If the formation of media council and film commission comes through as recommended by ICT Act, Bhutan InfoComm and Media Authority (BICMA) would focus only on regulatory aspects of the authority’s mandate.
This follows the authority’s desire to focus on its core mandate of regulating ICT and the media.
Director general of BICMA, Chencho Dorji said that the organisation’s restructuring would have to be approved by the Royal Civil Service Commission.
“BICMA will still look after media and ICT regulation such as licensing of broadcast, print media, publishing houses, book and content reviews, and book registration.” he said. “We have also identified many gaps.”
He said that BICMA would henceforth concentrate more on improving the quality and reliability of customer services, cost (tariffs charged to customers), efficiency of services, formulating evidence-based regulations through research.
The authority will also focus on monitoring rural communication programme to connect the unconnected and ensure that people are provided quality services. “We are also concentrating on national highway coverage. All national highways must have mobile coverage. National highways should not be unconnected for more than one kilometre.”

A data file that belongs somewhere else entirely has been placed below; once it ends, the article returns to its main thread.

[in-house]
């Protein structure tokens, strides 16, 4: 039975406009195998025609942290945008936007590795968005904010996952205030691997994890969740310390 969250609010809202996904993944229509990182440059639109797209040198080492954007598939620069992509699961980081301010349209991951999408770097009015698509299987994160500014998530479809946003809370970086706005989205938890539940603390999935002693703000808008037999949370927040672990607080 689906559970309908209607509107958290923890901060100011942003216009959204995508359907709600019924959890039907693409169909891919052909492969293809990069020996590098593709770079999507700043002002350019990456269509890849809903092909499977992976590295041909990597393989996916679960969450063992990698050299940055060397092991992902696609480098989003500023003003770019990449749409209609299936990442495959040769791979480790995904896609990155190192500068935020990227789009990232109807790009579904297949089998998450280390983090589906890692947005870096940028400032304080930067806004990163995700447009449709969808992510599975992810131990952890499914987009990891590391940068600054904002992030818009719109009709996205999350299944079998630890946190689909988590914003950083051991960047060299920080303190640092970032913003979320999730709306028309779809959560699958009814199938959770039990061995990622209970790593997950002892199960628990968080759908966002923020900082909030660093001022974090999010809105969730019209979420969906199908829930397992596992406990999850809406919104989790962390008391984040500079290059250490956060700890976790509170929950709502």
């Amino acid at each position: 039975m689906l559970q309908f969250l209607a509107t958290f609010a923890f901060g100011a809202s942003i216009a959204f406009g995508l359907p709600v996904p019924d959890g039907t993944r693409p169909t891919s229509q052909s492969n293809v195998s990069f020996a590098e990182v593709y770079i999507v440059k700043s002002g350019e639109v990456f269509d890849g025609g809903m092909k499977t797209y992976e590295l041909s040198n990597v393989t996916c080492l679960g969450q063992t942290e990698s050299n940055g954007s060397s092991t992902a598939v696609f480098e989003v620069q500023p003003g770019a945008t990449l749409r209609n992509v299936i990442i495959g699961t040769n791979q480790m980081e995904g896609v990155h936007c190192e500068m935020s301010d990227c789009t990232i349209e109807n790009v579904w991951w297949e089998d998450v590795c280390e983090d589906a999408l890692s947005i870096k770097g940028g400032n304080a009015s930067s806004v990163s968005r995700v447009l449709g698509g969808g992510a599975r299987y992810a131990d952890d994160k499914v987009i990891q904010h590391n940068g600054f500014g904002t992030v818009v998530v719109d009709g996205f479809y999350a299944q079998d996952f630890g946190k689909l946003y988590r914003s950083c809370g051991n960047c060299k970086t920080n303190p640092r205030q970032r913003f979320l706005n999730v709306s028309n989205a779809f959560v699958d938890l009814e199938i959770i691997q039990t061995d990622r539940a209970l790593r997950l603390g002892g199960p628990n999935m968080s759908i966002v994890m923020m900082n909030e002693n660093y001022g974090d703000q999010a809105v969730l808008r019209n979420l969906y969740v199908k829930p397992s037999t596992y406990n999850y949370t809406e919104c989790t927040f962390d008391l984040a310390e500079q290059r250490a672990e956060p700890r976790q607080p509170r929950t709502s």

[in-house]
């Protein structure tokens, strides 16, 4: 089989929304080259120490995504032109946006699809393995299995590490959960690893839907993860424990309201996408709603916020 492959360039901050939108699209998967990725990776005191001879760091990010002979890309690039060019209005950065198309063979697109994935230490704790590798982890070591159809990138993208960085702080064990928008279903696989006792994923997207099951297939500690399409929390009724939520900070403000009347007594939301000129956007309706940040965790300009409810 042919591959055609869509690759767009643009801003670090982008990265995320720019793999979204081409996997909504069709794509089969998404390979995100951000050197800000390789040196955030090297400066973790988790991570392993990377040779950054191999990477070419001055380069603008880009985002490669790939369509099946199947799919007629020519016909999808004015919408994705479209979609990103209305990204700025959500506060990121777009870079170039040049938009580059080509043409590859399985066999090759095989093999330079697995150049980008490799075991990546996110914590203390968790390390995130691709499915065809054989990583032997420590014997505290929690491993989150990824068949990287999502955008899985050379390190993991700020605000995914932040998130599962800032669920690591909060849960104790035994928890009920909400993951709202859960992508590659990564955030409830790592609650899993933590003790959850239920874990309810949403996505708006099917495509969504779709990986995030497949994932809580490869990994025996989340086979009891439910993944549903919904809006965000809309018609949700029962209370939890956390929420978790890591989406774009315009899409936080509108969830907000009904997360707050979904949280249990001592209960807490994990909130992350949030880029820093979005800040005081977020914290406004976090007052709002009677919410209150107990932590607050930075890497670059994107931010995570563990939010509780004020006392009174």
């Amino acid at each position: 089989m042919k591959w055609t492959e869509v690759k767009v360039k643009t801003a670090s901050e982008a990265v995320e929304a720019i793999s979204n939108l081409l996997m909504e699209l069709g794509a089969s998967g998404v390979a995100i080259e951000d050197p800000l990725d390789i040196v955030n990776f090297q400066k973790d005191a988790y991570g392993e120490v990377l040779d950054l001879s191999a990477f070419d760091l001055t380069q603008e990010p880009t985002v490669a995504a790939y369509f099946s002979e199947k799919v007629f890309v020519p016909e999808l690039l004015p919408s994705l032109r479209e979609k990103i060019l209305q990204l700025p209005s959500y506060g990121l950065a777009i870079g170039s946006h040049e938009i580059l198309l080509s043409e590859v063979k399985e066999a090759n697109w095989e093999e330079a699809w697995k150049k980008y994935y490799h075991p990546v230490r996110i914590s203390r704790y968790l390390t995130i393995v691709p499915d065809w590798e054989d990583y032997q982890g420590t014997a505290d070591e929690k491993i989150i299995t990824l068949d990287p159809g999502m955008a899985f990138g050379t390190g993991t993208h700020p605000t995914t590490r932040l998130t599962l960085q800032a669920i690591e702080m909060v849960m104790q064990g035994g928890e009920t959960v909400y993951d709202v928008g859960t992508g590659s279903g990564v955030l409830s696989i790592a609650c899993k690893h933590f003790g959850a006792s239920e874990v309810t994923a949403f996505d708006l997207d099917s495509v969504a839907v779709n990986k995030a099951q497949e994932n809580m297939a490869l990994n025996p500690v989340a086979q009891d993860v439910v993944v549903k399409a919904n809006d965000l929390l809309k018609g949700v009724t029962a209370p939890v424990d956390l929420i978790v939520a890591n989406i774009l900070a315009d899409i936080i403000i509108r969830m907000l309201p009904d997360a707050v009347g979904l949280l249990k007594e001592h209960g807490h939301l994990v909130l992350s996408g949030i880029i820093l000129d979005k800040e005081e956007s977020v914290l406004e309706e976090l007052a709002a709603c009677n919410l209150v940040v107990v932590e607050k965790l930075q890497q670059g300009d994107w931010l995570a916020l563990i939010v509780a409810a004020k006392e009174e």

Chencho Dorji said that unlike before, BICMA is now well equipped and is confident of carrying out its monitoring role.
The authority will also monitor electromagnetic radiations from telecommunication towers for the safety of people.
The film commission will take on the responsibilities of reviewing, certifying, and issuing film permits. As yet, film industry is at the nascent stage.
About 20 to 25 feature films and about 20 to 30 documentaries come to BICMA a year.
Although BICMA facilitates and issues licences for feature films, an independent review board consisting of 25 individuals review the films.
Media council will handle the responsibility of media accreditation and monitoring of harmful content based on the standards set by BICMA.
Chencho Dorji said that the council should look into the quality of the contents and BICMA as a regulatory authority would look at the legal aspects such as whether the contents are suitable for public consumption.
He said the role of media council and film commission would be more about promotion and development of the industry.